The group inevitably ignites a mosh pit, with yours truly being pushed right into the fray. The momentum of the crowd was off the wall so to speak, with some loose change flying out of people’s pockets and water bottles being flung around. If anyone fell, however, a number of people would make an attempt to clear the space or lend a helping hand.

The night belonged to both the genuine and the wicked. Shortly after, I was volunteered into crowd surfing.

In the middle of their set, Michelle cools the crowd off with a few softer tracks, just to compensate for the intensity brought on at the beginning of the performance. In certain moments, the display of stage lights turned turquoise, which complimented her dreamlike, feathery voice. in contrast, her transitioning into fits of eerie wails would bring back the fury of the crowd, desiring any excuse to headbang over and over again.  The end of their performance left everyone in a roller coaster of adrenaline and delivarance, a prompt attitude to keep for the third and final act of the night.


At around 10:00 PM, everyone lost their minds. The stage lights are set to a devilish red. As if right on cue, in walks Alexis Marshall (vocals) Jon Syverson ( drums), Nicholas Andrew Sadler(guitar), and Samuel Moorhouse (bass). Marshall, in a quiet and glum voice, thanks to the crowd for their attendance and then faces backward…

In four taps of Syverson’s drumsticks, the band opens up with The Reason They Hate Me. Marshall promptly begins to bounce at the beat of his bandmate’s drums and at the end of Sadler’s eerie guitar riff, hypes the crowd by singing “You don’t tell me how to do my job!” The band essentially went on to perform a majority of tracks based off their 2018 release You Don’t get what you want.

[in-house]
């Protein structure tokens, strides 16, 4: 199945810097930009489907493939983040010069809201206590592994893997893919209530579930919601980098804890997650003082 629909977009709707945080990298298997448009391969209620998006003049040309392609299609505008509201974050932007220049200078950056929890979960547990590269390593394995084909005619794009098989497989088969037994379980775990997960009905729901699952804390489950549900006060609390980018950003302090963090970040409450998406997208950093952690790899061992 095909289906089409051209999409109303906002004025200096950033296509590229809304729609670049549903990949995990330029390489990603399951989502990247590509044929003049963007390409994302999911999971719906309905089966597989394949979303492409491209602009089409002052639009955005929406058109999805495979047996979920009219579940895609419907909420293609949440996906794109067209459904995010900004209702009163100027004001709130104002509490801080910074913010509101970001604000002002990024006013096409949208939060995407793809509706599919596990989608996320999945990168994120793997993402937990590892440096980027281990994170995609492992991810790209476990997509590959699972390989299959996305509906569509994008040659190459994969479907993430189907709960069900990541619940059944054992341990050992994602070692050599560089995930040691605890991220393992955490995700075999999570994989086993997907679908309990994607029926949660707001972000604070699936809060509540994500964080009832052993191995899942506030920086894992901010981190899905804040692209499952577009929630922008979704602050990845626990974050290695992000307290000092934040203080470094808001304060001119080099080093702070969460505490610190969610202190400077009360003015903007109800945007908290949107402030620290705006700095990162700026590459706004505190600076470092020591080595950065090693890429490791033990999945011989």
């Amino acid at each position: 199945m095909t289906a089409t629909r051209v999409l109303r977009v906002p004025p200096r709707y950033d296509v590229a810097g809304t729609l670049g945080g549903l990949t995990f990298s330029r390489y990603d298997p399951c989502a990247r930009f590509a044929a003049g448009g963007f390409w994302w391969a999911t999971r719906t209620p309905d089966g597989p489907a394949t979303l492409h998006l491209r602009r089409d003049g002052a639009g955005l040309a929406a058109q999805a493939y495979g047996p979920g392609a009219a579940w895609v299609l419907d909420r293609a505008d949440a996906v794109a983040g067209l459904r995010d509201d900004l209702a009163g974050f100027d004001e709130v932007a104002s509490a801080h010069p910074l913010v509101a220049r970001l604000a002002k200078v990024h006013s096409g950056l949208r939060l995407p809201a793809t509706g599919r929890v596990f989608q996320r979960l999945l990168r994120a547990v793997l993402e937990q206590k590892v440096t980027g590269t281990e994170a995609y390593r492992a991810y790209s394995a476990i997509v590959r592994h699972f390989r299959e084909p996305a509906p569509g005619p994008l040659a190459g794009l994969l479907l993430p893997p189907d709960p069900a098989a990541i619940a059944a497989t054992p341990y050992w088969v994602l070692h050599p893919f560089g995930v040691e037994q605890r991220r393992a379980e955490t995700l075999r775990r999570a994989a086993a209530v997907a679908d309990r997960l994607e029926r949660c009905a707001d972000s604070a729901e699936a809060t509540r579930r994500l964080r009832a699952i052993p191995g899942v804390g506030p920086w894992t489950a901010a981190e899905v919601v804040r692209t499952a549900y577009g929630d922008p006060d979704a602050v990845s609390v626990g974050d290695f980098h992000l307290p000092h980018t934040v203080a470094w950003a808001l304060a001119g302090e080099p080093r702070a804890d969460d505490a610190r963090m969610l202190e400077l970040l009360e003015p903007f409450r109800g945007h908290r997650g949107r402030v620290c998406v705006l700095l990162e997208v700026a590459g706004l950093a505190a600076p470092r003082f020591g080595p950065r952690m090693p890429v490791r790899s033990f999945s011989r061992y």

Track after track, the band delivered a plethora of thunderous kick drums and scratchy power chords. They quickly jump into the head-banging noisecore track “the lords song”, which is met with Marshall’s visceral vocals. Wailing maniacly, “I cry about it…

The third track of the night, Satan in the Wait shouts spoken-word riddled with death, doom, and despair. Face like he’d been sucking concrete through a straw… Some faces, not even a mother could love” .  In sync with the band’s eerie and distorted melody. A bone-chilling synthesizer further amplified the tone of the atmosphere. The song closes with Marshall depressingly yelling “today is tomorrow, someday and tomorrow is gonna feel like yesterday.”

The band then transitions into tracks from older projects. The Dead Singer is performed, where Marshall blatantly shouts “you can’t let it go!”  behind a series of chaotic guitar riffs and crashing symbols. Img 0114 E1552359215822Followed by the destructive track “Recorded inside a pyramid”.

Other acts included “Long road, no returns”, and Guest House. At this point, Marshall breaks off into a marathon of angry percussions and themes of confusion and paranoia. He shouts “It may please your heart to see some shackled/ wrists and throat/ naked as the day they were. Each octave being raised as he vocalizes his frustrations with the society around him.

The Band’s overall performance was an intoxicating madness. The mosh pit further expanded, with folks reciprocating the same jump, vigor, and frustration Marshall himself was demonstrating. He would often throw the mic onto the ground in a fit of rage, stuff his fist into his mouth, and on one occasion, slapped himself around. This raw fit of energy was carried for well over an hour. The night was a splash of despair, technical advancements, and horrific sequences of noise throughout. The crowd of fans showed courtesy, vigor, and kindness, and everyone left the night losing a bit of their hearing. Thank you, Daughters. Thank you noise pop.